Redirection allows you to move output somewhere else. For instance, dmesg > file.txt would move the
would move the output of "dmesg" into file.txt instead of to standard output. Input redirection is like output
redirection, but it gets its input from somewhere else.
Piping is using one program's output as another's input.
How to use IO redirection and piping
We will be using dmesg and espeak for our example. If you cannot get a hold of espeak, it is a program that outputs text given to it as an argument as audio.
The greater than symbol, ">", is used to shoot output into somewhere else, usually a file. An example would be ls > file.txt which puts the output of "ls" into file.txt.
Much like >, < is used to redirect input. Input Redirection can be confusing. It uses a file or some other source to get the input for a program. An example would be espeak < file.txt. This will use file.txt as input for espeak.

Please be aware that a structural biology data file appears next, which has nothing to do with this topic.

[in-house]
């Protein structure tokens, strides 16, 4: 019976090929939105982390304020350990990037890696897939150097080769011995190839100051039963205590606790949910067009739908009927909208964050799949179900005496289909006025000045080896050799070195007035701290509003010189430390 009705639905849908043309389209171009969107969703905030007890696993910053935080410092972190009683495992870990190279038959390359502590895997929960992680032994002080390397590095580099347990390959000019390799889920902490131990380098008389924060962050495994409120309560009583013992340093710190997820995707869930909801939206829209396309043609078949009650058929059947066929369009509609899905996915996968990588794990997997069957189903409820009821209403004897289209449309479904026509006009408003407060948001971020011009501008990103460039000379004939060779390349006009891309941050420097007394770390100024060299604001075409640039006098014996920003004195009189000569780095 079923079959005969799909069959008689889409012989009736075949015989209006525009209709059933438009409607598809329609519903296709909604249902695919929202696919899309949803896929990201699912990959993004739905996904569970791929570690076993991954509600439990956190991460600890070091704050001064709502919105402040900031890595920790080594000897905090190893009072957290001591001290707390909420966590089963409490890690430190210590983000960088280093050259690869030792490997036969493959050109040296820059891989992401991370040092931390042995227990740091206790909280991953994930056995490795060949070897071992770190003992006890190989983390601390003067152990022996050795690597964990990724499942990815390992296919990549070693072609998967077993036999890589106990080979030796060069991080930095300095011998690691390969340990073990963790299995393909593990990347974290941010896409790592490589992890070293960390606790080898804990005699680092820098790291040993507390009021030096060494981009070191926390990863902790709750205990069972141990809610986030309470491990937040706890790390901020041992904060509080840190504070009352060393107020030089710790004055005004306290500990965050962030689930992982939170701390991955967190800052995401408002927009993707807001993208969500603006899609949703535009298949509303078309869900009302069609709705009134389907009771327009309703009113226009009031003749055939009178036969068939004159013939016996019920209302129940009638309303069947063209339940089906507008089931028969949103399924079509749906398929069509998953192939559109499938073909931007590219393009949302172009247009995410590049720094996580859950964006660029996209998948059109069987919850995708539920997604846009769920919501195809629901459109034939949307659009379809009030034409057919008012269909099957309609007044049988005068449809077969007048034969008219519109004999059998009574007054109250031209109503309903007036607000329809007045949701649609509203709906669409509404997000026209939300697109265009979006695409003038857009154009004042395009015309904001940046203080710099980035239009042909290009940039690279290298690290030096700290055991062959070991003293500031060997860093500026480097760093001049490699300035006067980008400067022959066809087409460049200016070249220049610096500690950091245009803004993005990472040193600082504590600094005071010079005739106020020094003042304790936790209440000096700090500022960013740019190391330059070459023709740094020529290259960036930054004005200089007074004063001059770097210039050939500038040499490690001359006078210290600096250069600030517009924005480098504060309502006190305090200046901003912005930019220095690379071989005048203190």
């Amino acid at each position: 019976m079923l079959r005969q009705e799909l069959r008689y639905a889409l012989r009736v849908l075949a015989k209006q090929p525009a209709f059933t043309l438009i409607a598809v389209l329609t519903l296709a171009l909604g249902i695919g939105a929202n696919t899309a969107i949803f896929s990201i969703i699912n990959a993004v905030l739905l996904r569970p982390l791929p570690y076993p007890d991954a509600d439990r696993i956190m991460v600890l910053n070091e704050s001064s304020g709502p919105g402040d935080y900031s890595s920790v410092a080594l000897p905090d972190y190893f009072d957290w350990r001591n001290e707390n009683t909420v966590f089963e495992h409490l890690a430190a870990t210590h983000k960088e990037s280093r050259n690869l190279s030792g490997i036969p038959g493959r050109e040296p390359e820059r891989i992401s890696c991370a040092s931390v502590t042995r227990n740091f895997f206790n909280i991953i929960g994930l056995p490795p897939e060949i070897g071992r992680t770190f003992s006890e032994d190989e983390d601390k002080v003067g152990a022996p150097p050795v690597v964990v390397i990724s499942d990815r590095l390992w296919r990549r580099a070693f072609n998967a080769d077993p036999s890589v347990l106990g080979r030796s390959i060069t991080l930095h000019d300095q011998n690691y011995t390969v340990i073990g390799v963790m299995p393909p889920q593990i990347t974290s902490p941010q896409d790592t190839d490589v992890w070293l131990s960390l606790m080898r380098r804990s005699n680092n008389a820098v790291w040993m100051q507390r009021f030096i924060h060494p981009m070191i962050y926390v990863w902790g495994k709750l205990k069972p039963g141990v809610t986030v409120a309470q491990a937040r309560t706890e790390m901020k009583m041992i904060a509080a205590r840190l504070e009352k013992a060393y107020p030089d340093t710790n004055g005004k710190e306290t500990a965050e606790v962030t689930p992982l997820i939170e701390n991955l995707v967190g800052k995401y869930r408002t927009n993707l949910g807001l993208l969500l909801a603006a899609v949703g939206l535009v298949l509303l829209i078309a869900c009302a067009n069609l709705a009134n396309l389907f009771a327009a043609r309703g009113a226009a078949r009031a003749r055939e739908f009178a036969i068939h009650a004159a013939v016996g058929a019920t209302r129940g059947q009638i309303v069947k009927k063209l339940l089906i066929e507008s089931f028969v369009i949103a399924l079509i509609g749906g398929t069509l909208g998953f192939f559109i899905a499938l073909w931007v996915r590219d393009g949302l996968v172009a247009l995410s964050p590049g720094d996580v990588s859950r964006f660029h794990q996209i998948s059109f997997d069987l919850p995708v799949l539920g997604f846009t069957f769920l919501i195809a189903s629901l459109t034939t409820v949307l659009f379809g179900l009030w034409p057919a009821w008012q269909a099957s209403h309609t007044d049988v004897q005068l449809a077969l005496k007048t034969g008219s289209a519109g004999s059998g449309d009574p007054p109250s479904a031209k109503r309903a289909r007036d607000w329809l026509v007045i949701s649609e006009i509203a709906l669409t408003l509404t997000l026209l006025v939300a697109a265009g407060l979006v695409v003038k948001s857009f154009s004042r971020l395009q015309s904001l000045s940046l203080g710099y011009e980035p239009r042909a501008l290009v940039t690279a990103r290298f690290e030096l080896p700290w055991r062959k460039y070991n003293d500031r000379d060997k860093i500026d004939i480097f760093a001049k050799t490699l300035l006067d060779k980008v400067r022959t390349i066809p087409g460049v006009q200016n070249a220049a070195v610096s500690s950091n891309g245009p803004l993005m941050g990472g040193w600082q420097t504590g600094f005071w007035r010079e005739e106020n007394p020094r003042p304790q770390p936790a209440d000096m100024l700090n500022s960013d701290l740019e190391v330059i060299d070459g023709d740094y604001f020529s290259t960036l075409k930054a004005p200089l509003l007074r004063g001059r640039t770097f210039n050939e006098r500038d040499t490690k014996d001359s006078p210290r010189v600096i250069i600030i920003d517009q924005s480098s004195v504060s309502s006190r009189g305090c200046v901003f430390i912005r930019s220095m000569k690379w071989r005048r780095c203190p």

Combining IO redirection
The following example is going to gather input from a file, get the output, and put it in another file.
wc < my_files > wc_output. This calls wc on my_files and puts it to wc_output. It would look like this with parenthesis: (wc < my_file)>wc_output. To use this as input, you would need to do program < wc < my_files > wc_output. That is overly complicated, so we will use piping.
Piping is a very important concept. It uses the pipe bar ( | ) to use the output of one program as input for another. So far we have used ls to put its output in a file and then used espeak to read that file. Now we are going to combine the steps. ls | espeak. What that line means is that the output of ls is going to be piped to espeak as input. Of course, you can still use IO redirection to get espeak's output into some file by using >.